Far better most of the time to steer clear of the Rodney Dangerfield in Caddy Shack aesthetic, then, where your socks are concerned.  A good rule of thumb is to keep the rest of your garments fairly restrained and sedate for those days when you feel like wild and crazy statement socks.  Otherwise, navy and charcoal socks (should) reign supreme.  Both colors are extremely versatile thanks to their simplicity, so it's almost impossible to run into sartorial trouble when combining them with other items.  I humbly suggest, therefore, that you have more navy and charcoal pairs of over-the-calf dress socks than anything else in your top drawer.

-- Heinz-Ulrich

Saturday, February 14, 2015

17 Ways to Send the Wrong Signals. . .


Hopefully, the average guys visiting this blog aspire to something more than simply having all the mod cons and gadgets at their finger tips.

If you want to come across to others as a cultivated and polished man of the 21st century, be aware of some unconscious ways that many average guys might, just might leave the wrong impression in their wake during their social interactions.  

All of the points raised below used to be things that mothers and fathers coached and advised boys and young men against at one time in the not too distant past.  Sadly, that appears no longer to be the case across broad swaths of society if you spend anytime at all in public spaces with your eyes and ears open.  

What follows, then, are a number of common ways that too many boys and men unconsciously send the wrong signals about their upbringing and the kind of person they are beneath their overpriced athletic wear and ostentatious bling.  Naturally, an average guy concerned with kicking up his everyday style -- style in the broadest sense -- several notches would do well to eradicate the following habits from his daily behavior.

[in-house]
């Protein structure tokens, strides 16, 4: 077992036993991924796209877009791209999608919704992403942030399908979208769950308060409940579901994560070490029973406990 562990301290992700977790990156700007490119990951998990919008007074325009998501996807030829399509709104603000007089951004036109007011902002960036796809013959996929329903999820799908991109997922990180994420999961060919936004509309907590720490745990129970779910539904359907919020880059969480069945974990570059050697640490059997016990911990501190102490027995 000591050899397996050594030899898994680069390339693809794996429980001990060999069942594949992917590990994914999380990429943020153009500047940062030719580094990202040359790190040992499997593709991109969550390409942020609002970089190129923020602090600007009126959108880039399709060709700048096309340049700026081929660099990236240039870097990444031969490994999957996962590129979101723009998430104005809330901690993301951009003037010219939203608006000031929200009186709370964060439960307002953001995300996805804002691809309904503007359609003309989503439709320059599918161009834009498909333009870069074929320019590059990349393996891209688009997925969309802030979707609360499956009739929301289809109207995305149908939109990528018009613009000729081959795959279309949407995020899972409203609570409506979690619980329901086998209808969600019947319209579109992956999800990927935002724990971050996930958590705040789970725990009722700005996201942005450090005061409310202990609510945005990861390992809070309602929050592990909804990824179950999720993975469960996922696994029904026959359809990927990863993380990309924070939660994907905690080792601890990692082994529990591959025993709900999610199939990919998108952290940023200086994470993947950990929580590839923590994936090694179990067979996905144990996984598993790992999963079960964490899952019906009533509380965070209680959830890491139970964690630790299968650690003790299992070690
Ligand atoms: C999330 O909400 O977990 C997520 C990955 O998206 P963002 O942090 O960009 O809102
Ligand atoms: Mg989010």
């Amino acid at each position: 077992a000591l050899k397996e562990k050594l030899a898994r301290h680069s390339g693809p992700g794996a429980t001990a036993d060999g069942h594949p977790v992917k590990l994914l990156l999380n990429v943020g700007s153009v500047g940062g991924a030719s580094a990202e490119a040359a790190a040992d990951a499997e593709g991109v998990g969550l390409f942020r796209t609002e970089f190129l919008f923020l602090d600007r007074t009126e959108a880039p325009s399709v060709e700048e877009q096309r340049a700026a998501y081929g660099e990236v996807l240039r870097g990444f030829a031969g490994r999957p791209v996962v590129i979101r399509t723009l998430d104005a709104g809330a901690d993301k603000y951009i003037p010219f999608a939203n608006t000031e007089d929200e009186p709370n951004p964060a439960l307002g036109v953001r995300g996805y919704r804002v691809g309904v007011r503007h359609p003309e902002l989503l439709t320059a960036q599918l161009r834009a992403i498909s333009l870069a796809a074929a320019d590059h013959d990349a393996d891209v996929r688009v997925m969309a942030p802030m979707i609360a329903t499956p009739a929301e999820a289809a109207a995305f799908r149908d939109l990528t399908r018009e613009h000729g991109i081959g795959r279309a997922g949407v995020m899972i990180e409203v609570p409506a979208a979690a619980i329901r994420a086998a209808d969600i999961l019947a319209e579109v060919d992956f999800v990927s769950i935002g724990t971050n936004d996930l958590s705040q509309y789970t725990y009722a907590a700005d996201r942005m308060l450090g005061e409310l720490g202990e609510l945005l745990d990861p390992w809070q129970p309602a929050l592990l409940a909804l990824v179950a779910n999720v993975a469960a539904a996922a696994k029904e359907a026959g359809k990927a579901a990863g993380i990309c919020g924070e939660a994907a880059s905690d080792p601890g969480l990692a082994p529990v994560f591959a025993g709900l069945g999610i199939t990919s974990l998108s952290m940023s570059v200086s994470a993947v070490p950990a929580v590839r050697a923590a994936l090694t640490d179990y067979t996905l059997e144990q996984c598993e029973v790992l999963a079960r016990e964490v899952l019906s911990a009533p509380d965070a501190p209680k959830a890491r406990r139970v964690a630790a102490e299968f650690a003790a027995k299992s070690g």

1) Sitting Down to a Meal -- any meal -- without a Napkin in Your Lap
Well, what can I say?  You either wipe you mouth delicately and discretely on your napkin when necessary during the meal, or you use the back of your arm or hand.  I notice an awful lot of the latter on campus and in public these days.  Is that really how you want to come across whether you have been invited to a sit-down meal, or you're scarfing down a couple of Chicago-style chili dogs at Boo-Boo's Dawghouse or Windy City Wieners?  Well?  Is it?

2) Blowing Your Nose into Your Napkin
Or wiping your nose with it frankly.  Yes.  I've bored readers with this point before here at The Average Guy's Guide to Classic Style before, I know, but you just don't do this if you aspire to be a man with some polish, grooming, and sophistication.  You don't blow your nose within earshot of others at all, much less at the table before, during, or after a meal.  Excuse yourself, and go somewhere private to attend to the problem.  And no.  Table napkins are not intended as facial tissues either, ok Jimmy Durante?

3) Handling Your Cutlery Like a Plastic Beach Shovel.
If he has resolved to kick up his everyday style several notches, one area where an average guy might need some work concerns handling his cutlery at the table during mealtimes.  Now, while there are at least two different ways of doing so, the Continental and the American methods, neither of which I'll go into here (See what Emily and Peter Post advise on the matter), one thing you don't want to do is hold your eating utensils like they are plastic beach shovels or garden trowels.  Neither do you want to gesticulate in the air with them at your fellow diners on those rare occasions when you mouth is empty, and you ask about another helping of grub from the communal trough.

4) Chewing Gum
Or cracking/popping it too for that matter.  My maternal grandmother, who had a bearing not unlike Dame Maggie Smith's character in the currently popular series Downton Abbey, once advised something akin to the following.  Chewing/bubble gum is a nasty habit that makes you look tacky and cheap.  If you absolutely must chew it, go to your room and close the door.  Barring that, keep it in your mouth and quiet.  Nuff' said Bazooka Joe?